More Glendale voters used the postal service to cast their votes than a polling center ballot box for the election on Tuesday, a trend that’s been on the rise in the city — and across the state — now for years. The shift, candidates and elections experts say, has meant harder and longer campaigns that must capture voters over a much longer period of time. “You have to make sure you get your message out there in time for the earlier voters,” said Lori Cox Han, professor of political science at Chapman University. City Council incumbent Laura Friedman’s campaign was a case in point. She timed her television ads, which ran on both cable and broadcast channels, to air around the time the sample ballots arrived. “The polls were open as soon as those absentee ballot were in their hands,” said Friedman, who, according to unofficial results released this week, recaptured her seat. About 62% of voters in Tuesday’s municipal election voted by mail, roughly the same as 2011, but up 5% since 2007.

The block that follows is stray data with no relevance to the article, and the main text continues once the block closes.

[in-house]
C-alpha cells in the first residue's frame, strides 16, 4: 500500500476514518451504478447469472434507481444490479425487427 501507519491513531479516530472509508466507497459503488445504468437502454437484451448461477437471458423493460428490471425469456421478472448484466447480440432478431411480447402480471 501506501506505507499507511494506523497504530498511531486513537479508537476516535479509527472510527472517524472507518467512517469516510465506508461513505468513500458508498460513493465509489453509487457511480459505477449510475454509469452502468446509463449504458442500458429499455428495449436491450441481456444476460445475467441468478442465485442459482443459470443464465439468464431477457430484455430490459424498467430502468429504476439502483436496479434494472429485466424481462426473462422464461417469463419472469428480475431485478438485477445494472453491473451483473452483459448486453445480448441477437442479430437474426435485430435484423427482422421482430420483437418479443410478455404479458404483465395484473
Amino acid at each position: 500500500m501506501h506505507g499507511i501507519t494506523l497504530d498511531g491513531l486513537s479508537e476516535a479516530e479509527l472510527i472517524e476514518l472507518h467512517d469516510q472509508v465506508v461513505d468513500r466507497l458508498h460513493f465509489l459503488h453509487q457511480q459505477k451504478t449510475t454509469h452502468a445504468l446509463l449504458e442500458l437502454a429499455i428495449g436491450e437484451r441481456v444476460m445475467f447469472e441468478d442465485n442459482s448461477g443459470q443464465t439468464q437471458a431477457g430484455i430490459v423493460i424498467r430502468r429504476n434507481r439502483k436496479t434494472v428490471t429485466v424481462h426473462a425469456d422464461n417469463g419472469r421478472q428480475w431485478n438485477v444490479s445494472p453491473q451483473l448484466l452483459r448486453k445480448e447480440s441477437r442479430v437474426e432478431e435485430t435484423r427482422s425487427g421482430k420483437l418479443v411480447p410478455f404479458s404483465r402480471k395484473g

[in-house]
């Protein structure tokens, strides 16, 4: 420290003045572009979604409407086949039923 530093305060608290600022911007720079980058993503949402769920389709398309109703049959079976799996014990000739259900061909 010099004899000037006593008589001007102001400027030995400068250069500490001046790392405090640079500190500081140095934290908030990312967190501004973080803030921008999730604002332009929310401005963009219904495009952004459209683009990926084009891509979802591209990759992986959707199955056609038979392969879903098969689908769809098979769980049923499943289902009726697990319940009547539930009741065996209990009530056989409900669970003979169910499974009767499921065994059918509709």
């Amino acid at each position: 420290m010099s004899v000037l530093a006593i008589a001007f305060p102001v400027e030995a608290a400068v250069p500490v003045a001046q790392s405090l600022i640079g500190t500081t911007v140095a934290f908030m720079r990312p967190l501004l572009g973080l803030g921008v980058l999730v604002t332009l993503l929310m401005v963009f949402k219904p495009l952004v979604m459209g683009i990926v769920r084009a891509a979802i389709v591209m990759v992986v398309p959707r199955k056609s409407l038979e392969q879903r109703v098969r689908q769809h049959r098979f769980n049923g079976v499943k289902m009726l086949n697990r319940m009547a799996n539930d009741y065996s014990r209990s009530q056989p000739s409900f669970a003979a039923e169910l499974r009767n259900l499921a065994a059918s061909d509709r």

Top candidates said they paid close attention to absentee voters, who are playing an increasingly important role in municipal elections. Plus, if a campaign gets a voter to turn in an absentee ballot early, that’s one less person that might skip going to the polls on Election Day, experts said.
It’s especially important for underdogs, who have a harder time generating mass voter interest, said Jaime Regalado, a political analyst and professor emeritus of political science at Cal State Los Angeles.
“You need to make things easier for voters or they will not vote,” Regalado said. “Typical American voters are lazy, especially in and around Los Angeles.”